Knowing how to roof a house with asphalt shingles is a must.

Asphalt shingles are the most popular type of shingles used on homes in America and it isn’t without reason. They are cost effective and do the job well of protecting your home from the elements.

A lot of homeowners would rather put in the time and labor themselves to roof their house, and we want to help you get started. Follow these steps to learn how to roof a house with asphalt shingles and improve your home today!

Step 1: Measure and Estimate

Knowing what you need to buy and how much is essential prior to starting any roofing project.

Calculate the surface area of your roof and the area that you will need to cover in shingles and underlayment. Always factor in an extra 10% when purchasing supplies to be prepared and leave yourself room for error.

How much space do asphalt shingles cover?

Three bundles of standard asphalt shingles will cover one “square” (100 sq.ft.) of your roof. It takes one bundle of standard underlayment to cover four of these “squares.

Always get 1-inch or 1.24-inch galvanized roofing nails for normal asphalt roofing. On average, you should use four nails per shingle (more if in a windy area). This comes out to 320 nails per square foot.

Investing in a nail gun or borrow one from a friend to expedite the process when nailing down shingles.

Check out this guide to roofing materials to get a more detailed list of all the tools and materials you need to get started.

Step 2: Fix Structural Damages

Prep the area by making repairs to frame or damaged areas. Do you have roof damage? Leakage? Repair those trouble spots first with wood or other materials prior to anything else.

Don’t apply new shingles on top of a damaged roof. Take the time and effort to do the job right and your hard work will pay off.

If you are ordering your shingles you can sometimes have them delivered straight onto your roof and skip the strain and risk of transporting them up a ladder yourself.

Step 3: Drip Edges & Underlayment

Which comes first, the drip edges or the felt?

Often the drip edges are cut and installed over the eaves first, the underlayment is placed to overlap the border, and then the rest of the drip edges are placed on the gable sides of the roof.

Some roofers will install the underlayment or sheathing as they go rather than covering the entire surface area of the roof at once. If you install it all at once, you can use the edges of the tar paper or felt as a guide when placing shingles instead of taking the time to snap a chalk line.

Get a lot of snow in the winter?

If you live in an area with heavy winters and lots of snow, installing an ice-water barrier along with the drip edges would be very wise.

Make sure your underlayment is up to code as well as the right fit for your roof. A common type requires is the 30-pound felt and can usually be attached with staples or you can use your one-inch roofing nails or even specialty nails with plastic washers.

Don’t leave your underlayment exposed to the elements overnight or in rainy weather. Cover with tarps to preserve it until you are ready to apply the top shingle layer.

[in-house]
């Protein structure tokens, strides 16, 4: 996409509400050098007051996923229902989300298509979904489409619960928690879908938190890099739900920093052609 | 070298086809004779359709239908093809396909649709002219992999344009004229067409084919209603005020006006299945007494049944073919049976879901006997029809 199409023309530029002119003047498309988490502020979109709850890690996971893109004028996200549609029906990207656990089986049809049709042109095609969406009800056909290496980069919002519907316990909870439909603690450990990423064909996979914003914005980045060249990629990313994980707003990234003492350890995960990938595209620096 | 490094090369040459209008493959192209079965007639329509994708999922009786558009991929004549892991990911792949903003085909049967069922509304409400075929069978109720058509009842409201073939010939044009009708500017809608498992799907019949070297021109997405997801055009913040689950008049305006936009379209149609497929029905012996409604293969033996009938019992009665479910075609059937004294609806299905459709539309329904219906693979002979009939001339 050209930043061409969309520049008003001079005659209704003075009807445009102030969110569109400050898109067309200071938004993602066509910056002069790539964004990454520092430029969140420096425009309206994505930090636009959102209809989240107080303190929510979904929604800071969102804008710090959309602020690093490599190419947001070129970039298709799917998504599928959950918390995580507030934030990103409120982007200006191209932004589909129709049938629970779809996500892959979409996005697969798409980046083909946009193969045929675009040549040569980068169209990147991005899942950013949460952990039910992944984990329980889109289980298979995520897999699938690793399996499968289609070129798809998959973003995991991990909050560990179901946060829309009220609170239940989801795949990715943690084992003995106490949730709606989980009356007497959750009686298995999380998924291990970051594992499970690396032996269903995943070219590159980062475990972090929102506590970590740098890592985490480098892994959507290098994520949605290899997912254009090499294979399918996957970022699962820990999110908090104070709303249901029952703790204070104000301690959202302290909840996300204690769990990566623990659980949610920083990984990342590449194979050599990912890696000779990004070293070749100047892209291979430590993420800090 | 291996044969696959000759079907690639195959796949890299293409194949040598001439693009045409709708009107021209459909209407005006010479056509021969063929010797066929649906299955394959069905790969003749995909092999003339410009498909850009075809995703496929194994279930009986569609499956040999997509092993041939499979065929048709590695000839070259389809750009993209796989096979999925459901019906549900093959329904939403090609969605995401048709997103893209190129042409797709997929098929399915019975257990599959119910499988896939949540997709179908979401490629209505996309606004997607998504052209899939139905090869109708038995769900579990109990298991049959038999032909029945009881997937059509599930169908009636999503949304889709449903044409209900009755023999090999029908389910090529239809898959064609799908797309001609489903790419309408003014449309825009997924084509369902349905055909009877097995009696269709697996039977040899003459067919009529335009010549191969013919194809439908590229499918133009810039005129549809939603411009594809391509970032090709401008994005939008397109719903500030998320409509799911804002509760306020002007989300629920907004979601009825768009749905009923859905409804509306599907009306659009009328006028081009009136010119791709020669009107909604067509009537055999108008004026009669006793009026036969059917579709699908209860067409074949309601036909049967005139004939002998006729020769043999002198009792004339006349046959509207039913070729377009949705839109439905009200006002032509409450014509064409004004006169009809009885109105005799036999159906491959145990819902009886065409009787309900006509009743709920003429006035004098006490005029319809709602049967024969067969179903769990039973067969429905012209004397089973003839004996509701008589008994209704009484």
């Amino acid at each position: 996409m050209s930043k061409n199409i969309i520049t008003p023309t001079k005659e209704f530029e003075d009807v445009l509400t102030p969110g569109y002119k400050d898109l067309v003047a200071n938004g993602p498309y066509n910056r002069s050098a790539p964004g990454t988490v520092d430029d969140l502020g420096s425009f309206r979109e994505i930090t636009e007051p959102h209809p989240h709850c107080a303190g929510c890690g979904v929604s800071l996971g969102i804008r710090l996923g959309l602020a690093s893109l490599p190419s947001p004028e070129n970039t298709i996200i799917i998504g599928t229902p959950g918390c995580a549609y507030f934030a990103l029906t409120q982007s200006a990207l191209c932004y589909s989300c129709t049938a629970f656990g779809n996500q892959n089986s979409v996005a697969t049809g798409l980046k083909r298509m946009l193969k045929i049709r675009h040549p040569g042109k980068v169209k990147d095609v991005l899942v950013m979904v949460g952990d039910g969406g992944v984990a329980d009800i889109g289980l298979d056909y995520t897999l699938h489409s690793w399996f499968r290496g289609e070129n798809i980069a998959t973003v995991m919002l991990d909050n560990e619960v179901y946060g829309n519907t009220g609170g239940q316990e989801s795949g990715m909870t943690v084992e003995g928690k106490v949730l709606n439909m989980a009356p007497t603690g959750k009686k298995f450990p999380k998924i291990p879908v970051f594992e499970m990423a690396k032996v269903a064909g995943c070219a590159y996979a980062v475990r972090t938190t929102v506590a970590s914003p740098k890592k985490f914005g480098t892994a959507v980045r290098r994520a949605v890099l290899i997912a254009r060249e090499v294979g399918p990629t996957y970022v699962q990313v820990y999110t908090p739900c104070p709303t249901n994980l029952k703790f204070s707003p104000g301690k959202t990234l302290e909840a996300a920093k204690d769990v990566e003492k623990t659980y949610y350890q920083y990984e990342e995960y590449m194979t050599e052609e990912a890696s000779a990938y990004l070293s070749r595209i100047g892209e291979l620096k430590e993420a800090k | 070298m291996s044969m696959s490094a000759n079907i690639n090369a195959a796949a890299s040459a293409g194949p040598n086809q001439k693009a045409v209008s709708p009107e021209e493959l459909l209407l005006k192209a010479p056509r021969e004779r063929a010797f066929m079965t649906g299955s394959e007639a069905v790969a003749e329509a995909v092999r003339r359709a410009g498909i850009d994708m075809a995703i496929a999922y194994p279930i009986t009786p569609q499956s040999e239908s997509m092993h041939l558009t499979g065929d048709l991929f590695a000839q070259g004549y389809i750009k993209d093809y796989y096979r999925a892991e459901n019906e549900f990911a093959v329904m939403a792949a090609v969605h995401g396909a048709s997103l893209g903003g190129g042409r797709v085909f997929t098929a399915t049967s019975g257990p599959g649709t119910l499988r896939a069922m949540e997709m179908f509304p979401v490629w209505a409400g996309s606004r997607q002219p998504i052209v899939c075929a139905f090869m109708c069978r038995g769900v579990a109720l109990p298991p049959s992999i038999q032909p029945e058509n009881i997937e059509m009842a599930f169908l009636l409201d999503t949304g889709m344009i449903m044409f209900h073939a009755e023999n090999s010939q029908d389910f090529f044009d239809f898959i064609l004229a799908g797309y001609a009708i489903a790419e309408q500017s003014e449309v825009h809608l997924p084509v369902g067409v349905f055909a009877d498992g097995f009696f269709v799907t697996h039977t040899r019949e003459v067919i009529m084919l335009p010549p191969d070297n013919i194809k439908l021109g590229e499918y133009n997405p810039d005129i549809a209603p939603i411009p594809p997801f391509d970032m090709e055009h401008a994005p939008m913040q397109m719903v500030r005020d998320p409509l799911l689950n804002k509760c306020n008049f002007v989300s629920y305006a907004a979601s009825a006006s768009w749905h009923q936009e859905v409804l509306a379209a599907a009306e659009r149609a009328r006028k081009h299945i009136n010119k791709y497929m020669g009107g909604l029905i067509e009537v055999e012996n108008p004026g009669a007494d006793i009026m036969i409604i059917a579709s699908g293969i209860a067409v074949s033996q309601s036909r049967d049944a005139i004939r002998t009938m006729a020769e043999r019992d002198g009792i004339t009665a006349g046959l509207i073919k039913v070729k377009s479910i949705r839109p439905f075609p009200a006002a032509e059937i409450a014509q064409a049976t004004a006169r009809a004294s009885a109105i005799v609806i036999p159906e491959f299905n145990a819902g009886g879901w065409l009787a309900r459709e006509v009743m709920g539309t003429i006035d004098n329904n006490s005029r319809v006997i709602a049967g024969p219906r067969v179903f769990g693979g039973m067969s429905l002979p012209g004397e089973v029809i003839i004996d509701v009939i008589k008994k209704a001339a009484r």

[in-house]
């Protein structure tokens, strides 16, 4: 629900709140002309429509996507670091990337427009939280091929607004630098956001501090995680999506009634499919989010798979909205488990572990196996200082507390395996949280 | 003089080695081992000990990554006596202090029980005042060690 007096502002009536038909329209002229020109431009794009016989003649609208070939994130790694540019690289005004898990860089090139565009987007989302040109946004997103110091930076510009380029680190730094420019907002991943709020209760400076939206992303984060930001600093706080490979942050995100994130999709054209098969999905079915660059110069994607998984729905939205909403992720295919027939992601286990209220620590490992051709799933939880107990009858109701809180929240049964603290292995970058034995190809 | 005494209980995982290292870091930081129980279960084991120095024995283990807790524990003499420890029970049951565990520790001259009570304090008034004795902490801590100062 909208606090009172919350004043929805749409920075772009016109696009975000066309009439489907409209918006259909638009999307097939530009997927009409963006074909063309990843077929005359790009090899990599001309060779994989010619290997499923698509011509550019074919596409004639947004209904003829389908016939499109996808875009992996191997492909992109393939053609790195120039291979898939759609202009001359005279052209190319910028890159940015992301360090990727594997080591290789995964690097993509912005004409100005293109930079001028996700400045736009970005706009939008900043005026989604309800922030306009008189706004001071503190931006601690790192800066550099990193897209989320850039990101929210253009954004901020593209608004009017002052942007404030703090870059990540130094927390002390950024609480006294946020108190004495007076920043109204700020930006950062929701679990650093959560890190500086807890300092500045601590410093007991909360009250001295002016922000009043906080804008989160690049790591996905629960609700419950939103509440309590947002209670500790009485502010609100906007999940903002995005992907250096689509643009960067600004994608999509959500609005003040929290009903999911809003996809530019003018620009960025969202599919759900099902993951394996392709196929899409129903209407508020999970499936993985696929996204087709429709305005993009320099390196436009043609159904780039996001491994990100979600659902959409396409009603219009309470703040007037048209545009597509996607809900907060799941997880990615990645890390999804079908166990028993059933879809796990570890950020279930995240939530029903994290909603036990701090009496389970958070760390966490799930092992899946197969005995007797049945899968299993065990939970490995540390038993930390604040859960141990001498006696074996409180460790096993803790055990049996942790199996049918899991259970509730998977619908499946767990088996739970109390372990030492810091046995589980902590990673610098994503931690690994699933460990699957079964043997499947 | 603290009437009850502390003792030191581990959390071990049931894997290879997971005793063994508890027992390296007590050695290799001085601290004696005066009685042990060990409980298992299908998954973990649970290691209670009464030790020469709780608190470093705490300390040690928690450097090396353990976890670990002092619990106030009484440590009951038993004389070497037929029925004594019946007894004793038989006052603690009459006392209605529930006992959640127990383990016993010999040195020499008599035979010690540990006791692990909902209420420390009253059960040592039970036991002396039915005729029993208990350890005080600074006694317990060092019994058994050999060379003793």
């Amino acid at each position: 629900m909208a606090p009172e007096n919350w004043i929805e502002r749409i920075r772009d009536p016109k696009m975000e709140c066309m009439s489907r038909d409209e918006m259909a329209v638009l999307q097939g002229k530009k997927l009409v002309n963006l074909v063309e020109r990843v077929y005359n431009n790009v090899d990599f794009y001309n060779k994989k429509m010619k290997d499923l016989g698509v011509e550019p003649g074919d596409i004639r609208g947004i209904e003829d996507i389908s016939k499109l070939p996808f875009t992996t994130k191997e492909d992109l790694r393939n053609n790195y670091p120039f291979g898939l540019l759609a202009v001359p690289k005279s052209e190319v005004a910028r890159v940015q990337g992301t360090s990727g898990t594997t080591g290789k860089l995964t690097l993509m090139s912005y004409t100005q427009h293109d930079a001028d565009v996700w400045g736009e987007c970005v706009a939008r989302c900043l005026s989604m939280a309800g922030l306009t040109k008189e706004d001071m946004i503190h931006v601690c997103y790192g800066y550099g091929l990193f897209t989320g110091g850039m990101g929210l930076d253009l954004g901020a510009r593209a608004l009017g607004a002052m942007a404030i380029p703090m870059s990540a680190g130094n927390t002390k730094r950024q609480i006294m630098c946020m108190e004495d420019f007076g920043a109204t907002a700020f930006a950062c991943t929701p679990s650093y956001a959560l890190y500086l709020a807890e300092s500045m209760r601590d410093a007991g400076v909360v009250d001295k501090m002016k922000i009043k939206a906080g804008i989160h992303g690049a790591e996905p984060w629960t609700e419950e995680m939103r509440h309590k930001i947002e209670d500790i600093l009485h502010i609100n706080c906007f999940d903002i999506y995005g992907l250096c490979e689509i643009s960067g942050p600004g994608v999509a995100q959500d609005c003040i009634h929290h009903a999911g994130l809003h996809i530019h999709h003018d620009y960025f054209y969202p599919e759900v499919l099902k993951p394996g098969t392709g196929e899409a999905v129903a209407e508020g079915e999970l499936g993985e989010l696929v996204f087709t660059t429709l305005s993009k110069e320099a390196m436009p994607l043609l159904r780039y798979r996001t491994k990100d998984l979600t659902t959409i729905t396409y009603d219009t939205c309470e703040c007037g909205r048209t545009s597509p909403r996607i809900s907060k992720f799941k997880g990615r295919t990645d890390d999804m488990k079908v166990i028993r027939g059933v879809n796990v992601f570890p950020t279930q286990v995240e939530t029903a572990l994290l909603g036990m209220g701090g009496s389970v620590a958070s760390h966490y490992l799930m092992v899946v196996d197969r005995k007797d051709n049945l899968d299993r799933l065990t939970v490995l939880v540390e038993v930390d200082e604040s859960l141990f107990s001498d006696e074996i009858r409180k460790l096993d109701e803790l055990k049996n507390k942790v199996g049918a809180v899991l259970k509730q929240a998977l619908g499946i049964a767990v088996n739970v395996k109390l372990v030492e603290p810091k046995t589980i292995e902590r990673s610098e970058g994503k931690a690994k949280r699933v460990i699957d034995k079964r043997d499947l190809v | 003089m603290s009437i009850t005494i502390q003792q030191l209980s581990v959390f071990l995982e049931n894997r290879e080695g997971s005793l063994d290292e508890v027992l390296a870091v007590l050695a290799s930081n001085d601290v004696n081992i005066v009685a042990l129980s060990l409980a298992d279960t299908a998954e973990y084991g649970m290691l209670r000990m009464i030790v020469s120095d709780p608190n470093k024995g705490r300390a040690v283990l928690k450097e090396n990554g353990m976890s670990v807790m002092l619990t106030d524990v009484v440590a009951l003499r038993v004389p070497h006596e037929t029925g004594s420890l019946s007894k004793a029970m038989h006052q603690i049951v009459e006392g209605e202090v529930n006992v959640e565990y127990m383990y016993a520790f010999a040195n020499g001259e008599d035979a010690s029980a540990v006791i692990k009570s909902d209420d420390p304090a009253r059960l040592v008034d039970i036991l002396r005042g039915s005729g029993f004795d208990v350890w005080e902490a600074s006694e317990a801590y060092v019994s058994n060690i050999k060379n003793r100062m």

Step 4: Flashing

Flashing comes in this metal sheets and should be applied to corners or wherever one section of your roof joins another to create a “valley.” This usually will occur near vents, chimneys, and other objects protruding from your roof.

You can get flat or prebent flashing depending on your needs and what areas need to be covered. Tin snips and other such cutters can be used to make pieces of flashing to the size you need for your roof. Overlap pieces of flashing when installing to help keep out water.

To install flashing, first, make a base over the area with a sealant, place the piece of metal flashing, then cover edges with caulk.

Step 5: Shingles

Shingles a roof is pretty straightforward: just line up each section of shingles one after the other, and securing them with nails as you go. Some professionals snap a chalk line across the roof to ensure that their rows are straight and parallel.

Start at the bottom of the roof and work your way upward one straight row at a time. When started the first row, use a tape measure to ensure that the shingles will extend half an inch off the roof and hang over the drip edge.

Use a utility knife to cut shingles as needed to properly fit edges and corners.

Wear gloves. No one wants the asphalt and other synthetic particles taking up residence in your pores.

How much do shingles cost?

On average, the most common types of asphalt shingles will cost $80-$100 per square, though prices can fluctuate depending on where you live.

Step 6: Ridge Cap and Other Repairs

Place and secure ridge cap pieces along the top ridge or ridges of your roof, wherever two sides of your roof come to a point. Making your own can be tricky and you don’t want to jeopardize your new roof, so know what you’re doing if you decided to create a ridge cap out of regular shingles.

Once this is done, it’s time for other final touch-ups and repairs. Fix ventilation, clean or repair gutters, and replace storm drains to get your roof functioning and in tip-top shape.

Ready to get started?

Keep these steps in mind when working on a roofing project. Always remember to be smart and safe when attempting this yourself and don’t be afraid to hire or consult a professional for help. Contact David Barbale for any questions or assistance with your home improvement needs.

Share This